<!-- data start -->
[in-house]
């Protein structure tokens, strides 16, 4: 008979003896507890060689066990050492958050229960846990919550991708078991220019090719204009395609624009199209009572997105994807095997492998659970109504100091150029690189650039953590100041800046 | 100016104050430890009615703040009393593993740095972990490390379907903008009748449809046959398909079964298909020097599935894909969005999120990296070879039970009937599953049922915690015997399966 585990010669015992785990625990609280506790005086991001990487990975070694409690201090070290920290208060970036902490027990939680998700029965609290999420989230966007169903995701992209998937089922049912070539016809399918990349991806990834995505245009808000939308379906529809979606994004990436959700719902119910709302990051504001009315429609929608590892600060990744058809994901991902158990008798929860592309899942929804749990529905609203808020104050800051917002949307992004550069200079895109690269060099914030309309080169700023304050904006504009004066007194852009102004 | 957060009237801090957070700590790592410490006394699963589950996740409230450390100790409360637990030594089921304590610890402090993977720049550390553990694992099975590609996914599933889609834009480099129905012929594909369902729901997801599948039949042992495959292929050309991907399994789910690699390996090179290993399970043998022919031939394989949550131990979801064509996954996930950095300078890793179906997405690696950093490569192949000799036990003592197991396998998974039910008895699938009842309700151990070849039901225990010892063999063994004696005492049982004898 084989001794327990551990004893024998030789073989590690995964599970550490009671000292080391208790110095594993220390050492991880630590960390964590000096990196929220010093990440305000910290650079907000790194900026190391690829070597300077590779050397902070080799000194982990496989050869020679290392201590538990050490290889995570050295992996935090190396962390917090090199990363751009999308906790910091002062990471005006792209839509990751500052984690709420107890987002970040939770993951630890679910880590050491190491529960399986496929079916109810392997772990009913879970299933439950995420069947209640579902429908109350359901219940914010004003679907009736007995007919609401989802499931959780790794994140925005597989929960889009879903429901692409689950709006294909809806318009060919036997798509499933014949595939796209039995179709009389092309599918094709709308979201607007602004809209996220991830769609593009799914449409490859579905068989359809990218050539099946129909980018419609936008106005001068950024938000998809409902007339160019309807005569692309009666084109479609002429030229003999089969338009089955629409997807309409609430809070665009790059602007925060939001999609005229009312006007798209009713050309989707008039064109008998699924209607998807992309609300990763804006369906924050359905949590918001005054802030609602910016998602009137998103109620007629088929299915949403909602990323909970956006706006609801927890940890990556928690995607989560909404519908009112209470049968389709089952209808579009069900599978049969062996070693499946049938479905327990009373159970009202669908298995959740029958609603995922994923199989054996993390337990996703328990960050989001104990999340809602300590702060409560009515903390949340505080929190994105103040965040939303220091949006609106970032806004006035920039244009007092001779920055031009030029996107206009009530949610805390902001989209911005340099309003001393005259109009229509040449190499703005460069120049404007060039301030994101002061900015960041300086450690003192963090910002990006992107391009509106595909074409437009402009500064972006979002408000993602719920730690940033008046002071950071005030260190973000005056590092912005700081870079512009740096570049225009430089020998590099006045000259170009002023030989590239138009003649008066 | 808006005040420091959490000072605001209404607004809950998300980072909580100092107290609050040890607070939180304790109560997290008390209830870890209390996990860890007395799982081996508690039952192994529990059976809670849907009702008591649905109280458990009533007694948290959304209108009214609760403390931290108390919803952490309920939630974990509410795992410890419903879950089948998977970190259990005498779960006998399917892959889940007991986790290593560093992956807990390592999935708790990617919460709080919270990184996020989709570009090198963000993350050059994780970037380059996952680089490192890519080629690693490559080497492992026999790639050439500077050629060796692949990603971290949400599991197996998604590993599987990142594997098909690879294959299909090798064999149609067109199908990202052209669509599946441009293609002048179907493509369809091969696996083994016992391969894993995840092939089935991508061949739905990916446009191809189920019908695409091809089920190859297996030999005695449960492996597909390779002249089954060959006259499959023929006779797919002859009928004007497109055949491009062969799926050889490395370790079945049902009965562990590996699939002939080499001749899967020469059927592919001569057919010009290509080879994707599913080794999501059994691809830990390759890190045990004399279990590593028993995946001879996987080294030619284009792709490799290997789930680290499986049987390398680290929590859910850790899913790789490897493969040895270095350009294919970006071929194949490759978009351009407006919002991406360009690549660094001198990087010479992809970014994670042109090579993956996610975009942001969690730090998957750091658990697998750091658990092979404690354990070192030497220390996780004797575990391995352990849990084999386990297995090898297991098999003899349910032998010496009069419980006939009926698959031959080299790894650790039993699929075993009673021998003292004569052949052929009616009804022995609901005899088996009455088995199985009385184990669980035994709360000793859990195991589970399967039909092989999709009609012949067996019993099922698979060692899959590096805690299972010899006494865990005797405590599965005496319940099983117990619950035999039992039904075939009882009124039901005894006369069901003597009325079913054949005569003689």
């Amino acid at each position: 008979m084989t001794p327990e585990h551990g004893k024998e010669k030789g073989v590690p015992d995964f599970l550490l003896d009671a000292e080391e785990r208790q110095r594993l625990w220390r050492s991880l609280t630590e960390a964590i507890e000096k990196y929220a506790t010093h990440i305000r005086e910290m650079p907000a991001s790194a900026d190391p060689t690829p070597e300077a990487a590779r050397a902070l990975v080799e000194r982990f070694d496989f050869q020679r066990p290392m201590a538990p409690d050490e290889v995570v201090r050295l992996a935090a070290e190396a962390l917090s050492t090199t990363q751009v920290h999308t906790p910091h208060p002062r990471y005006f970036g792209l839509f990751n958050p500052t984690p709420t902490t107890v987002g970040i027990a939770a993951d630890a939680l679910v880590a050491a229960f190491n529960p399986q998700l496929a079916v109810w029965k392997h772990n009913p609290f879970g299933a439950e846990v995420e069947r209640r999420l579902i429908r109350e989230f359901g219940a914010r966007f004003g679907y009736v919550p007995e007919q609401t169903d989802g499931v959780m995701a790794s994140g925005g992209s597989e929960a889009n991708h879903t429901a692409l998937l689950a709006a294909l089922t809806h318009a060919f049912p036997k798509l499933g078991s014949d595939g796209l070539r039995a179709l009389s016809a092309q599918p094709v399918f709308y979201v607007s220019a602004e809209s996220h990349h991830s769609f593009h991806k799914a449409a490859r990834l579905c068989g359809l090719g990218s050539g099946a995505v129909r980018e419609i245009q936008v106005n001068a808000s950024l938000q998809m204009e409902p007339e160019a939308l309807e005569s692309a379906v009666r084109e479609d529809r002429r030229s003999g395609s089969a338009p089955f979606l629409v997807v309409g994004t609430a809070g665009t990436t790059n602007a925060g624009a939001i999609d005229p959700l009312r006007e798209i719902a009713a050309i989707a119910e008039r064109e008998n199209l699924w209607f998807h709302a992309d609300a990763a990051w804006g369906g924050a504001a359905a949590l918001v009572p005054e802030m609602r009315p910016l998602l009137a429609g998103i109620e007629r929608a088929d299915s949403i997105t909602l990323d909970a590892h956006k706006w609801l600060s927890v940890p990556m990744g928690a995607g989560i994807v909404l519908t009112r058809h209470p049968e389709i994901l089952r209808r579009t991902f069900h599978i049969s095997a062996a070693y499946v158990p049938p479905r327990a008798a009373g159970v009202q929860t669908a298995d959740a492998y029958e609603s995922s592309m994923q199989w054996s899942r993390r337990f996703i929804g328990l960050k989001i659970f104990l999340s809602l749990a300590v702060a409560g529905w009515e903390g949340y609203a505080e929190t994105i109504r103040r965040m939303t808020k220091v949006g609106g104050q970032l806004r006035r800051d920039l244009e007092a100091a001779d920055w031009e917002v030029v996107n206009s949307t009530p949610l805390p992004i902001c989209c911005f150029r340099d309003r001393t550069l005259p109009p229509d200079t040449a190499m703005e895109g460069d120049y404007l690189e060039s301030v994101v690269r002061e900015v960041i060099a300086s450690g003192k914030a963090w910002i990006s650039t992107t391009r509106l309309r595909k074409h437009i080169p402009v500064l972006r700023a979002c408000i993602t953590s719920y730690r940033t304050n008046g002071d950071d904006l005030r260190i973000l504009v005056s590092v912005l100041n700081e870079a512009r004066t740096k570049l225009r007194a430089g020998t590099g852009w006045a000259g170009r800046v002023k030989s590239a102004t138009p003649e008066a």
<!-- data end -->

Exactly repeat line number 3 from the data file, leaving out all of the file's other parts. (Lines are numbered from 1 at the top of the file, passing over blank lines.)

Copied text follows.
């Amino acid at each position: 008979m084989t001794p327990e585990h551990g004893k024998e010669k030789g073989v590690p015992d995964f599970l550490l003896d009671a000292e080391e785990r208790q110095r594993l625990w220390r050492s991880l609280t630590e960390a964590i507890e000096k990196y929220a506790t010093h990440i305000r005086e910290m650079p907000a991001s790194a900026d190391p060689t690829p070597e300077a990487a590779r050397a902070l990975v080799e000194r982990f070694d496989f050869q020679r066990p290392m201590a538990p409690d050490e290889v995570v201090r050295l992996a935090a070290e190396a962390l917090s050492t090199t990363q751009v920290h999308t906790p910091h208060p002062r990471y005006f970036g792209l839509f990751n958050p500052t984690p709420t902490t107890v987002g970040i027990a939770a993951d630890a939680l679910v880590a050491a229960f190491n529960p399986q998700l496929a079916v109810w029965k392997h772990n009913p609290f879970g299933a439950e846990v995420e069947r209640r999420l579902i429908r109350e989230f359901g219940a914010r966007f004003g679907y009736v919550p007995e007919q609401t169903d989802g499931v959780m995701a790794s994140g925005g992209s597989e929960a889009n991708h879903t429901a692409l998937l689950a709006a294909l089922t809806h318009a060919f049912p036997k798509l499933g078991s014949d595939g796209l070539r039995a179709l009389s016809a092309q599918p094709v399918f709308y979201v607007s220019a602004e809209s996220h990349h991830s769609f593009h991806k799914a449409a490859r990834l579905c068989g359809l090719g990218s050539g099946a995505v129909r980018e419609i245009q936008v106005n001068a808000s950024l938000q998809m204009e409902p007339e160019a939308l309807e005569s692309a379906v009666r084109e479609d529809r002429r030229s003999g395609s089969a338009p089955f979606l629409v997807v309409g994004t609430a809070g665009t990436t790059n602007a925060g624009a939001i999609d005229p959700l009312r006007e798209i719902a009713a050309i989707a119910e008039r064109e008998n199209l699924w209607f998807h709302a992309d609300a990763a990051w804006g369906g924050a504001a359905a949590l918001v009572p005054e802030m609602r009315p910016l998602l009137a429609g998103i109620e007629r929608a088929d299915s949403i997105t909602l990323d909970a590892h956006k706006w609801l600060s927890v940890p990556m990744g928690a995607g989560i994807v909404l519908t009112r058809h209470p049968e389709i994901l089952r209808r579009t991902f069900h599978i049969s095997a062996a070693y499946v158990p049938p479905r327990a008798a009373g159970v009202q929860t669908a298995d959740a492998y029958e609603s995922s592309m994923q199989w054996s899942r993390r337990f996703i929804g328990l960050k989001i659970f104990l999340s809602l749990a300590v702060a409560g529905w009515e903390g949340y609203a505080e929190t994105i109504r103040r965040m939303t808020k220091v949006g609106g104050q970032l806004r006035r800051d920039l244009e007092a100091a001779d920055w031009e917002v030029v996107n206009s949307t009530p949610l805390p992004i902001c989209c911005f150029r340099d309003r001393t550069l005259p109009p229509d200079t040449a190499m703005e895109g460069d120049y404007l690189e060039s301030v994101v690269r002061e900015v960041i060099a300086s450690g003192k914030a963090w910002i990006s650039t992107t391009r509106l309309r595909k074409h437009i080169p402009v500064l972006r700023a979002c408000i993602t953590s719920y730690r940033t304050n008046g002071d950071d904006l005030r260190i973000l504009v005056s590092v912005l100041n700081e870079a512009r004066t740096k570049l225009r007194a430089g020998t590099g852009w006045a000259g170009r800046v002023k030989s590239a102004t138009p003649e008066a």